Jimmy Westlake's Celestial News column appears Tuesdays in the Steamboat Today.
Find more columns by Westlake here.
It seems like something is missing from our evening sky. For the first several months of 2012, the dazzling “evening star” Venus dominated our evening sky as soon as the sun went down. Then, Venus treated us Earthlings to a rare transit across the face of the sun in early June. Where has the planet Venus gone?
Early risers already know the answer to that question. Venus has flip-flopped to the other side of the sun and now is the bright “morning star” dominating our pre-dawn sky.
As July begins, Venus and Jupiter are positioned very close to each other against the stars of the constellation Taurus the Bull. The sky’s two brightest planets passed closest to each other Sunday, but will remain within 14 degrees of each other throughout the month. Dazzling Venus is the brighter of the two, outshining brilliant Jupiter by a factor of nine.
Seen through a small telescope this month, Venus presents a very pleasing little crescent phase, resembling a tiny version of the moon. Jupiter, through a telescope, shows off its four giant moons: Io, Europa, Ganymede and Callisto.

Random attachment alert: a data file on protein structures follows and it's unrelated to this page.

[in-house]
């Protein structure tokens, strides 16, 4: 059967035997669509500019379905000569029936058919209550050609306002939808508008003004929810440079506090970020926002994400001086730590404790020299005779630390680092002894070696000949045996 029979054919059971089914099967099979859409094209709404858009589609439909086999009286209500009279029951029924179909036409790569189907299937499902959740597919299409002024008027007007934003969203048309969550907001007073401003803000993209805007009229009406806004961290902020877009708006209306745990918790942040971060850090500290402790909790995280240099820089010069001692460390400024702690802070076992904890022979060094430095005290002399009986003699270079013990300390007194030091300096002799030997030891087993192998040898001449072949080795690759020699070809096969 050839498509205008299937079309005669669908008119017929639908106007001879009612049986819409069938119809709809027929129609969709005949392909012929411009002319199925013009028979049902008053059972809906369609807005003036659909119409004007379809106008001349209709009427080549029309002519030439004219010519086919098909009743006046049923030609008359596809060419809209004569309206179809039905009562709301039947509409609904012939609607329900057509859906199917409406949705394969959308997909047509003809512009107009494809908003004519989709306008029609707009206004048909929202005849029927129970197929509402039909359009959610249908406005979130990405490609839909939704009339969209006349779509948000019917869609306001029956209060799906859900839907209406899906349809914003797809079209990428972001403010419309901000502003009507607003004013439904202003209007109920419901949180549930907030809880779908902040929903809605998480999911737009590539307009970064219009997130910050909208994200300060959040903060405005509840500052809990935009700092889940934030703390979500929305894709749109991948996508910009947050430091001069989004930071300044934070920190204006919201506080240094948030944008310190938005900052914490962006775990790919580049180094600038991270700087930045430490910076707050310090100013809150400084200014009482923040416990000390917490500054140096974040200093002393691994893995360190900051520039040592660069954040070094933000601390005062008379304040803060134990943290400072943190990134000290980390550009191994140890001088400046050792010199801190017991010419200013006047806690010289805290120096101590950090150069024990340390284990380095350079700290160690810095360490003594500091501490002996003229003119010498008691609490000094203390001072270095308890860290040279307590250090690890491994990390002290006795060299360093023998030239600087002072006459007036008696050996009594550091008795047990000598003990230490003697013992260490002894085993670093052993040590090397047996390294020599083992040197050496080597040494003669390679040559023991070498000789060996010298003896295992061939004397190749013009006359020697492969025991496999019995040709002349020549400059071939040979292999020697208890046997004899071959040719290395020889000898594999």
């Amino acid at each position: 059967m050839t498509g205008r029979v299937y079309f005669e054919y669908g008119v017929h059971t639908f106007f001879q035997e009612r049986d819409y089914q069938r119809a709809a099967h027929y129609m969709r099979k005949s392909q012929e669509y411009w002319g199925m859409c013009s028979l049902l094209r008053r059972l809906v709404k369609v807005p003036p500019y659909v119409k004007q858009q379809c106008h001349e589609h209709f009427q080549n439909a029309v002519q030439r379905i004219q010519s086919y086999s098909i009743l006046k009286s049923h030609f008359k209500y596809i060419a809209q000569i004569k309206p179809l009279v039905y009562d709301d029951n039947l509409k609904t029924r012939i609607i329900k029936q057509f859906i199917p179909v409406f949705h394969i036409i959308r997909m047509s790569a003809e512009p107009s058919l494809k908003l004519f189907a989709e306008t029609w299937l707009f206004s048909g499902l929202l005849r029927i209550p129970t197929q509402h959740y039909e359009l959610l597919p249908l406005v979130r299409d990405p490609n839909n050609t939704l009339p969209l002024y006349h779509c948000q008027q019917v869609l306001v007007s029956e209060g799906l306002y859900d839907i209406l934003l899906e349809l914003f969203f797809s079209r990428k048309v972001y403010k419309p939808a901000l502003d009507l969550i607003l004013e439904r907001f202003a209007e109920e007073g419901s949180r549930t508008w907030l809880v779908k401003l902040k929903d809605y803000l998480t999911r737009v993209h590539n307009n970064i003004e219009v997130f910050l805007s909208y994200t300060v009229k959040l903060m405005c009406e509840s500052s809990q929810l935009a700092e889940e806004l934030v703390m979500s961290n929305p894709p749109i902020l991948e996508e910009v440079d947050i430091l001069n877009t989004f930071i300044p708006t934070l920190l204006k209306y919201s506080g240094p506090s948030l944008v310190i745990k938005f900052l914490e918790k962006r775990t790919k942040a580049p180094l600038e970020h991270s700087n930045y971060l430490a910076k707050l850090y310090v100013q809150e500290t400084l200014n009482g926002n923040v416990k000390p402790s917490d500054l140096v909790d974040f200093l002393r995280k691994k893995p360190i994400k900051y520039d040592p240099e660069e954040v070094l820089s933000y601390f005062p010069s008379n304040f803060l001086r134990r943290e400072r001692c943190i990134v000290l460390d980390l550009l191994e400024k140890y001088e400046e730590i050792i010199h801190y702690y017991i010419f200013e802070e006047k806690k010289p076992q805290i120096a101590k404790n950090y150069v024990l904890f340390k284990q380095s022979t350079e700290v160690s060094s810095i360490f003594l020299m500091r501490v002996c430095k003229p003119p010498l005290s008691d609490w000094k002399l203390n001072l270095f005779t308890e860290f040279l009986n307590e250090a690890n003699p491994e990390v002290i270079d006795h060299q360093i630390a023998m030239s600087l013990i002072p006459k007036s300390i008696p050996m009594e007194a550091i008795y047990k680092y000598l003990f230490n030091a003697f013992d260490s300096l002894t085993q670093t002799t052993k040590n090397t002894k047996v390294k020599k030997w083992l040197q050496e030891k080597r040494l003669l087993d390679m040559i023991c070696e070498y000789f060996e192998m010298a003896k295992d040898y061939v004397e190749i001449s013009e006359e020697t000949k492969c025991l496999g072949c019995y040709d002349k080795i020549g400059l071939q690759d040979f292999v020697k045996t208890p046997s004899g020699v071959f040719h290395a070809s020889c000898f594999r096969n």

On the Fourth of July, Venus and Jupiter will align with the bright star Aldebaran and the sparkling Pleiades star cluster, all in a straight line across the multicolored predawn sky.
On the morning of July 9, Venus will shine less than 1 degree from Aldebaran, the star marking the glaring red eye of Taurus the Bull.
Granted, it is tough to get out of bed at 4:30 a.m., so if you only do it one time this month, make that morning July 15. That’s the morning that the slender crescent moon joins Venus, Jupiter, Aldebaran and the Pleiades for an unforgettable conjunction. The moon will rise at about 3 a.m. with Venus on one side and Jupiter on the other.
On the afternoon of Aug. 13, the waning crescent moon will eclipse the planet Venus for about an hour beginning at 2:30 p.m. MDT. This is a daytime event and will not be something to watch with the unaided eye, but careful scanning with binoculars should reveal Venus and the moon about 45 degrees (three hand spans at arm’s length) to the lower right of the sun. Start scanning before 2:30 p.m. so you can watch Venus blink out as it passes behind the moon. Venus pops out from behind the moon at about 3:38 p.m.
Venus manages to pull a little farther from the sun each morning until Aug. 15, when the planet will reach its greatest elongation, 46 degrees west of the rising sun. On that morning, Venus will rise a full 3 1/2 hours before the sun.
Professor Jimmy Westlake teaches astronomy and physics at Colorado Mountain College’s Alpine Campus. His “Celestial News” column appears weekly in the Steamboat Today newspaper and his “Cosmic Moment” radio spots can be heard on local radio station KFMU. Check out Westlake’s astrophotography website at www.jwestlake.com.